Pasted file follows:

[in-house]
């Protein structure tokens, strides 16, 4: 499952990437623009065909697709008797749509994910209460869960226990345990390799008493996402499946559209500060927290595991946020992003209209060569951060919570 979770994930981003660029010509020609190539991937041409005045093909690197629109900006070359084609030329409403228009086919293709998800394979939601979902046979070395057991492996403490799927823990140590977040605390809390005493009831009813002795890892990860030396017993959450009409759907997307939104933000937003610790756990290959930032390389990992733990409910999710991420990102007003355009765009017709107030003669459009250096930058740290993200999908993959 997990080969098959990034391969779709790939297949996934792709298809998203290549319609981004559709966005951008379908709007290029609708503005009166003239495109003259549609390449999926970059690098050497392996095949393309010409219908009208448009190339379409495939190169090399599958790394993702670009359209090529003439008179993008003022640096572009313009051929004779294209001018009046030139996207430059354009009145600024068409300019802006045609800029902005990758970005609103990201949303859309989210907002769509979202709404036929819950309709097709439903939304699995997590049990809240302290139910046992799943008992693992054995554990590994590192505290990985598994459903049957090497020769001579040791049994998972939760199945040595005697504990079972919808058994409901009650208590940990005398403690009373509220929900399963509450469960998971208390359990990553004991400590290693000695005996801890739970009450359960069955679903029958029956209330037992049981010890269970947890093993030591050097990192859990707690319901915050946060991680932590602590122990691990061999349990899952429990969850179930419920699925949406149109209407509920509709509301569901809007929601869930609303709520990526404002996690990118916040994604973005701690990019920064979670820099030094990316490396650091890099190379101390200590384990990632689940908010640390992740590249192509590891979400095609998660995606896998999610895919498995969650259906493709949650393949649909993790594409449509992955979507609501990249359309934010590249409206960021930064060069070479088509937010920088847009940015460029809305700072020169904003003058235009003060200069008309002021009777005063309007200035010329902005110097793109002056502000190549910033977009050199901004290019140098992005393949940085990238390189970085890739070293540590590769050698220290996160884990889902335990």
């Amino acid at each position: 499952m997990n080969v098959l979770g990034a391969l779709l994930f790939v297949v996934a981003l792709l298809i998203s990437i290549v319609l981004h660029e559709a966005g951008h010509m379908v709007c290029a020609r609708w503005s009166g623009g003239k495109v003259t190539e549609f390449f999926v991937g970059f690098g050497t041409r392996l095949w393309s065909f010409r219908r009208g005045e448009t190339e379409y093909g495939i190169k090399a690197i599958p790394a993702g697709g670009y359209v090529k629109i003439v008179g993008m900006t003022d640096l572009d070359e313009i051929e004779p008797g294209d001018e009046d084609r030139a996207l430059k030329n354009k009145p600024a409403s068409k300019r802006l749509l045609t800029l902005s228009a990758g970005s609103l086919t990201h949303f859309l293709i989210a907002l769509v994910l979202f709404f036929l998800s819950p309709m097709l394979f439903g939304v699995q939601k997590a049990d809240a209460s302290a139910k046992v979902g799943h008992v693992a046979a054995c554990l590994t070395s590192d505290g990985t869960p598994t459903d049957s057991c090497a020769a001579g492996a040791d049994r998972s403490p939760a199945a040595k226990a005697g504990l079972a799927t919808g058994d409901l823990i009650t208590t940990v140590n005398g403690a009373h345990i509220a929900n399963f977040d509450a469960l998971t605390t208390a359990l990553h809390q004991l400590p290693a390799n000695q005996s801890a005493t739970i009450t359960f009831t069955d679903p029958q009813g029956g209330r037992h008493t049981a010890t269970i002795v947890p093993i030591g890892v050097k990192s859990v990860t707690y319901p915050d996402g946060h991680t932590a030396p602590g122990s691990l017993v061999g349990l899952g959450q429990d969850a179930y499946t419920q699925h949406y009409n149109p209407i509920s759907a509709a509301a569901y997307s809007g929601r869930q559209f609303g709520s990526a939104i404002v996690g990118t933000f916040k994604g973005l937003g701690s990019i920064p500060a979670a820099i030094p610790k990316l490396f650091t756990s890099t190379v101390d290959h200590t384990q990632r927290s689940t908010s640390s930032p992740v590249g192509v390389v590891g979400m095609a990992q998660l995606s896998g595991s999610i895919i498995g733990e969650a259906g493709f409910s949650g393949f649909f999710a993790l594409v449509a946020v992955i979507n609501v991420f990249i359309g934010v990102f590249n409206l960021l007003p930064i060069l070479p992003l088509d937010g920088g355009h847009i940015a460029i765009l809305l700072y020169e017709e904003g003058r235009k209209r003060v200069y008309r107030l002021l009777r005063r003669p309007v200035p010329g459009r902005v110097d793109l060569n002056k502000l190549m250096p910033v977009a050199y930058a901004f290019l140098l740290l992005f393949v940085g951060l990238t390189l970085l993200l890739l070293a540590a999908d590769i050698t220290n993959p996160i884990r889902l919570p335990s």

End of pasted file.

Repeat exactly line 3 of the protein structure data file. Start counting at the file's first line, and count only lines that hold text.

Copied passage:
């Amino acid at each position: 499952m997990n080969v098959l979770g990034a391969l779709l994930f790939v297949v996934a981003l792709l298809i998203s990437i290549v319609l981004h660029e559709a966005g951008h010509m379908v709007c290029a020609r609708w503005s009166g623009g003239k495109v003259t190539e549609f390449f999926v991937g970059f690098g050497t041409r392996l095949w393309s065909f010409r219908r009208g005045e448009t190339e379409y093909g495939i190169k090399a690197i599958p790394a993702g697709g670009y359209v090529k629109i003439v008179g993008m900006t003022d640096l572009d070359e313009i051929e004779p008797g294209d001018e009046d084609r030139a996207l430059k030329n354009k009145p600024a409403s068409k300019r802006l749509l045609t800029l902005s228009a990758g970005s609103l086919t990201h949303f859309l293709i989210a907002l769509v994910l979202f709404f036929l998800s819950p309709m097709l394979f439903g939304v699995q939601k997590a049990d809240a209460s302290a139910k046992v979902g799943h008992v693992a046979a054995c554990l590994t070395s590192d505290g990985t869960p598994t459903d049957s057991c090497a020769a001579g492996a040791d049994r998972s403490p939760a199945a040595k226990a005697g504990l079972a799927t919808g058994d409901l823990i009650t208590t940990v140590n005398g403690a009373h345990i509220a929900n399963f977040d509450a469960l998971t605390t208390a359990l990553h809390q004991l400590p290693a390799n000695q005996s801890a005493t739970i009450t359960f009831t069955d679903p029958q009813g029956g209330r037992h008493t049981a010890t269970i002795v947890p093993i030591g890892v050097k990192s859990v990860t707690y319901p915050d996402g946060h991680t932590a030396p602590g122990s691990l017993v061999g349990l899952g959450q429990d969850a179930y499946t419920q699925h949406y009409n149109p209407i509920s759907a509709a509301a569901y997307s809007g929601r869930q559209f609303g709520s990526a939104i404002v996690g990118t933000f916040k994604g973005l937003g701690s990019i920064p500060a979670a820099i030094p610790k990316l490396f650091t756990s890099t190379v101390d290959h200590t384990q990632r927290s689940t908010s640390s930032p992740v590249g192509v390389v590891g979400m095609a990992q998660l995606s896998g595991s999610i895919i498995g733990e969650a259906g493709f409910s949650g393949f649909f999710a993790l594409v449509a946020v992955i979507n609501v991420f990249i359309g934010v990102f590249n409206l960021l007003p930064i060069l070479p992003l088509d937010g920088g355009h847009i940015a460029i765009l809305l700072y020169e017709e904003g003058r235009k209209r003060v200069y008309r107030l002021l009777r005063r003669p309007v200035p010329g459009r902005v110097d793109l060569n002056k502000l190549m250096p910033v977009a050199y930058a901004f290019l140098l740290l992005f393949v940085g951060l990238t390189l970085l993200l890739l070293a540590a999908d590769i050698t220290n993959p996160i884990r889902l919570p335990s």